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Espionage Manual 34 - Polish Espionage Secrets
Polish Intelligence, World War II
132 pages, 12 chapters and 3 appendixes
Espionage Manual #34 - Polish Espionage Secrets is the story of one of
the best intelligence agencies in World War II, Polish Military
Intelligence. Although there is much that is well known about Polish
intelligence operations, Espionage Manual #34 - Polish Espionage
Secrets reveals the truthful political basis of Polish espionage secrets and
the exciting intrigue and infighting conducted by Polish intelligence
throughout the world from 1920-1944.
Critics would say that there are no Polish espionage secrets, but such
secrets are teased out when the story is begun with the political basis for it all,
Many questions remain unanswered about Polish intelligence and while
Espionage Manual #34 - Polish Espionage Secrets ties many Polish
intelligence secrets into a coherent, understandable matrix, a small e-book
like Espionage Manual #34 - Polish Espionage Secrets can’t answer all the
questions. For example, who murdered Polish General Sikorski? And did the
Soviet NKVD control Polish intelligence?
"In the 1920s Poland fought communism desperately and was barely able to turn back a huge invading Soviet army
group intent on enslaving Poland. Polish military intelligence played a very important role in that struggle.
A historical oddity of the pre-war and World War II years is the fact that tiny nations like Finland, Estonia,
Czechoslovakia and Denmark had intelligence agencies superior to that of the USA. (Medium European nations like
Poland, Hungary and Rumanian also had better intelligence agencies than America.)
Apart from so-called passive intelligence (radio surveillance, press reports and similar activities), in the early 1920s
Polish intelligence started to develop a network for offensive intelligence. The Eastern Office (Referat "Wschód" in
Polish) had several dozen bureaus, mostly attached to Polish consulates in Moscow, Kiev, Leningrad, Kharkov and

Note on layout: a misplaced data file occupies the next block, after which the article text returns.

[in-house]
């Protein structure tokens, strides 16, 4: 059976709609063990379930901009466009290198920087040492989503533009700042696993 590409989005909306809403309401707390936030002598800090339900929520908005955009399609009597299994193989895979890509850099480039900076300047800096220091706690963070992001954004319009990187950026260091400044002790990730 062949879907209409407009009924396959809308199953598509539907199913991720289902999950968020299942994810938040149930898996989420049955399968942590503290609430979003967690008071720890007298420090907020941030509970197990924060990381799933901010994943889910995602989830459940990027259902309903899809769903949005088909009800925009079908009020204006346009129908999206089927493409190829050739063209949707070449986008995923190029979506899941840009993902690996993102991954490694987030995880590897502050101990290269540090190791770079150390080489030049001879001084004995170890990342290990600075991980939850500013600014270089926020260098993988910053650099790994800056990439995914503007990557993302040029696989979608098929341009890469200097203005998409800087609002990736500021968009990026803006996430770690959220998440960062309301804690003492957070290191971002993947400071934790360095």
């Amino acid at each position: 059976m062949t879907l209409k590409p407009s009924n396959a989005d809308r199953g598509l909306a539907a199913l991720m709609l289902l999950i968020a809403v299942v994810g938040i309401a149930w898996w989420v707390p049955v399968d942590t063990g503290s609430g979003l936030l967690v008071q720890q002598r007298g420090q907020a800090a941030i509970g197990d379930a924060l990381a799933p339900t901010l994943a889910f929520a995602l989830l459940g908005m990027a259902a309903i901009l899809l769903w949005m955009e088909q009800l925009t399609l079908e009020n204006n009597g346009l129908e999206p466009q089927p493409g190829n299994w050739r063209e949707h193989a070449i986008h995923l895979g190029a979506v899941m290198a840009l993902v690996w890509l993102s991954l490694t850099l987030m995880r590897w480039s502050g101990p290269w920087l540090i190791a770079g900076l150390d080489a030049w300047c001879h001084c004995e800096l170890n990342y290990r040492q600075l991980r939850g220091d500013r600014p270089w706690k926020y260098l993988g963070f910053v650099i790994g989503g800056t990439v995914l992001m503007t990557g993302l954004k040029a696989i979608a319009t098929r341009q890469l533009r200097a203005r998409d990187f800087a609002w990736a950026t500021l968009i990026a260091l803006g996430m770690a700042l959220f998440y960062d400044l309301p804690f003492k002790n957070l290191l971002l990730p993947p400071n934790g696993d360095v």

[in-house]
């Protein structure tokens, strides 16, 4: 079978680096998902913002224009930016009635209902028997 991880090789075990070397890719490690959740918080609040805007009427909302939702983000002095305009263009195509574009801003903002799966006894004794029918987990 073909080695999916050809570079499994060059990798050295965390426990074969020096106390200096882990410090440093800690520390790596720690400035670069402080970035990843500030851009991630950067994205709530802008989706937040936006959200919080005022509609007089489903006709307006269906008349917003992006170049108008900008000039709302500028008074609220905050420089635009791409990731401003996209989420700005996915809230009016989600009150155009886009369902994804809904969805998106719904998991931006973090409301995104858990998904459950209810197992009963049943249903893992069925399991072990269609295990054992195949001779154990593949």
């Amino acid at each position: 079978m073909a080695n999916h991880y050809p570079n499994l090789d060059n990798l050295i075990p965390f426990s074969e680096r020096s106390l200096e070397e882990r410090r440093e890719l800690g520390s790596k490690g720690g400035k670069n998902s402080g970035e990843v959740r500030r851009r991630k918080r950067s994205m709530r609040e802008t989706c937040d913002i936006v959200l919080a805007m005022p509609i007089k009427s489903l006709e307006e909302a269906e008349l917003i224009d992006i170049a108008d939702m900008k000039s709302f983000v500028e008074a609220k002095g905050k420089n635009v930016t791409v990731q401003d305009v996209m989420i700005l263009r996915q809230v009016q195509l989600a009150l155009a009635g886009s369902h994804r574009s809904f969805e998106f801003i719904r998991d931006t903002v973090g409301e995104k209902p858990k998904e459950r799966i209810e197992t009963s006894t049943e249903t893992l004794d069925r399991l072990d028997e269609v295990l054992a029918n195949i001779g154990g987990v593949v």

Tbilisi. In the covert war against the massive NKVD, the Poles frequently proved smarter.
Short-range reconnaissance was carried out by Poland’s Border Defense Corps (created in 1924). On numerous
occasions Polish military reconnaissance personnel crossed the USSR border disguised as smugglers, partisans, or
ordinary bandits. They gathered information on the location of Soviet troops and the morale of the Soviet people. At the
same time Soviet forces carried out similar missions on Polish soil. The situation finally stabilized in 1925. However,
missions such as the ones described above continued without let up.
An extensive network of Polish informants, domestic and foreign, developed very rapidly. A contributor to that network’s
growth was Poland's tragic economic situation, caused by over a century of foreign occupation. In the 19th and early
20th centuries, occupied Poland's economic and political situation forced hundreds of thousands of Poles to immigrate
to almost every country in the world. With the advent of Polish independence, many émigrés offered their services to
Polish intelligence agencies. Others, notably Poles who had been living in the former Russian Empire and were now
making their way home through war-torn Russia, provided priceless intelligence on Russian logistics, order of battle and
the status of all parties involved in the Russian Civil War."
Excerpt from Espionage Manual # 34 - Polish Espionage Secrets
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